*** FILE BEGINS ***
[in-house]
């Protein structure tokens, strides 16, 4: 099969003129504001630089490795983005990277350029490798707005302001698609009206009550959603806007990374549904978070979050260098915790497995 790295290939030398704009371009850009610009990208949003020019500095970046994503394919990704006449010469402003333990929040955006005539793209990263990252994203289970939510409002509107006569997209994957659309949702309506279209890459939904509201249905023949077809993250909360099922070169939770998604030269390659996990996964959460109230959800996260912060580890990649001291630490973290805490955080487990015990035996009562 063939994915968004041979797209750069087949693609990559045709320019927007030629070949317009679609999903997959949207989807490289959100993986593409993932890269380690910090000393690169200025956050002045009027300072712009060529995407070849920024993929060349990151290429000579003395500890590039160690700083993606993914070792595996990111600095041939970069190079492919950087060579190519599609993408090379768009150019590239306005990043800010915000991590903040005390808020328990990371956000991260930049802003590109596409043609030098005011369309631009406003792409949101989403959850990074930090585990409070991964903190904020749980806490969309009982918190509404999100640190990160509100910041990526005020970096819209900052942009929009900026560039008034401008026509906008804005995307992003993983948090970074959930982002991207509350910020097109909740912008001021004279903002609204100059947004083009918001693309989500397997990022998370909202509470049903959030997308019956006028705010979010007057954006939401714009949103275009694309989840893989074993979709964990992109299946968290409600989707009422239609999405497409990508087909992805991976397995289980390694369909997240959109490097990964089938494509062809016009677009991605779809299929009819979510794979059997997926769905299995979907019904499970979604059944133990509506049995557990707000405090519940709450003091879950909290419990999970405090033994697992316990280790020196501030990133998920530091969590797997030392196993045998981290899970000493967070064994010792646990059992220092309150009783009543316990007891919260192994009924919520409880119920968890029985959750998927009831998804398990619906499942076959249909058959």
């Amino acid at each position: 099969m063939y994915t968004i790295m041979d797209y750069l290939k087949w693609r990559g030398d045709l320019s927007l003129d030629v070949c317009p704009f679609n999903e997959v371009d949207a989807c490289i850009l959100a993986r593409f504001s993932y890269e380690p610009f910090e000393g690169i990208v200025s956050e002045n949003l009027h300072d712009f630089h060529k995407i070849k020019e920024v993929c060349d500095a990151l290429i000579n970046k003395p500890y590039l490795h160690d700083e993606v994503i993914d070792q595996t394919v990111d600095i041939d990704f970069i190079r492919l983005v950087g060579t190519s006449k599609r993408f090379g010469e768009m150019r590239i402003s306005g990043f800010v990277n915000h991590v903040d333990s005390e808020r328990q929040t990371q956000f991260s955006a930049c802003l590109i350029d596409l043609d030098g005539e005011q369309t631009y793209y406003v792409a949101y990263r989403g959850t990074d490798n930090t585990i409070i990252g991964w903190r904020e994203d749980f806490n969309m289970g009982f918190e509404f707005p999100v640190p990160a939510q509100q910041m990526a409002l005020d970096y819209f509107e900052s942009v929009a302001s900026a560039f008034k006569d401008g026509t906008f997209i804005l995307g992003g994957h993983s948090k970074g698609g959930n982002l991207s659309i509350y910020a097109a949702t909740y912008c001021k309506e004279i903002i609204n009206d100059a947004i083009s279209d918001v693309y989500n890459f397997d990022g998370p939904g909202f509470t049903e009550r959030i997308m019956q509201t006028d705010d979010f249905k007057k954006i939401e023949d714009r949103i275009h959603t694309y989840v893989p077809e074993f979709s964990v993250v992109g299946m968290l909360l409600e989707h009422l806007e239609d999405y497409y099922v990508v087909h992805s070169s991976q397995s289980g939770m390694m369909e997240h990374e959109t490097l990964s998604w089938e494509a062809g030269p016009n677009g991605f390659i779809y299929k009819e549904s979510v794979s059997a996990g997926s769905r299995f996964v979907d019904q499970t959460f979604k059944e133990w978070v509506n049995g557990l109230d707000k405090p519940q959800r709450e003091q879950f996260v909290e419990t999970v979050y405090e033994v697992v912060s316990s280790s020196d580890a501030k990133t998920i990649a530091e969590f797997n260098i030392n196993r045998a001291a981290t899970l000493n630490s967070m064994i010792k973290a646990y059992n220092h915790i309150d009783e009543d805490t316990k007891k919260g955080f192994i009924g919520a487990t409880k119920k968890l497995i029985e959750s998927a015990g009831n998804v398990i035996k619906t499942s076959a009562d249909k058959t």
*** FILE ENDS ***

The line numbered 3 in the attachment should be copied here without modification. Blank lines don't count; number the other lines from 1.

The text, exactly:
């Amino acid at each position: 099969m063939y994915t968004i790295m041979d797209y750069l290939k087949w693609r990559g030398d045709l320019s927007l003129d030629v070949c317009p704009f679609n999903e997959v371009d949207a989807c490289i850009l959100a993986r593409f504001s993932y890269e380690p610009f910090e000393g690169i990208v200025s956050e002045n949003l009027h300072d712009f630089h060529k995407i070849k020019e920024v993929c060349d500095a990151l290429i000579n970046k003395p500890y590039l490795h160690d700083e993606v994503i993914d070792q595996t394919v990111d600095i041939d990704f970069i190079r492919l983005v950087g060579t190519s006449k599609r993408f090379g010469e768009m150019r590239i402003s306005g990043f800010v990277n915000h991590v903040d333990s005390e808020r328990q929040t990371q956000f991260s955006a930049c802003l590109i350029d596409l043609d030098g005539e005011q369309t631009y793209y406003v792409a949101y990263r989403g959850t990074d490798n930090t585990i409070i990252g991964w903190r904020e994203d749980f806490n969309m289970g009982f918190e509404f707005p999100v640190p990160a939510q509100q910041m990526a409002l005020d970096y819209f509107e900052s942009v929009a302001s900026a560039f008034k006569d401008g026509t906008f997209i804005l995307g992003g994957h993983s948090k970074g698609g959930n982002l991207s659309i509350y910020a097109a949702t909740y912008c001021k309506e004279i903002i609204n009206d100059a947004i083009s279209d918001v693309y989500n890459f397997d990022g998370p939904g909202f509470t049903e009550r959030i997308m019956q509201t006028d705010d979010f249905k007057k954006i939401e023949d714009r949103i275009h959603t694309y989840v893989p077809e074993f979709s964990v993250v992109g299946m968290l909360l409600e989707h009422l806007e239609d999405y497409y099922v990508v087909h992805s070169s991976q397995s289980g939770m390694m369909e997240h990374e959109t490097l990964s998604w089938e494509a062809g030269p016009n677009g991605f390659i779809y299929k009819e549904s979510v794979s059997a996990g997926s769905r299995f996964v979907d019904q499970t959460f979604k059944e133990w978070v509506n049995g557990l109230d707000k405090p519940q959800r709450e003091q879950f996260v909290e419990t999970v979050y405090e033994v697992v912060s316990s280790s020196d580890a501030k990133t998920i990649a530091e969590f797997n260098i030392n196993r045998a001291a981290t899970l000493n630490s967070m064994i010792k973290a646990y059992n220092h915790i309150d009783e009543d805490t316990k007891k919260g955080f192994i009924g919520a487990t409880k119920k968890l497995i029985e959750s998927a015990g009831n998804v398990i035996k619906t499942s076959a009562d249909k058959t």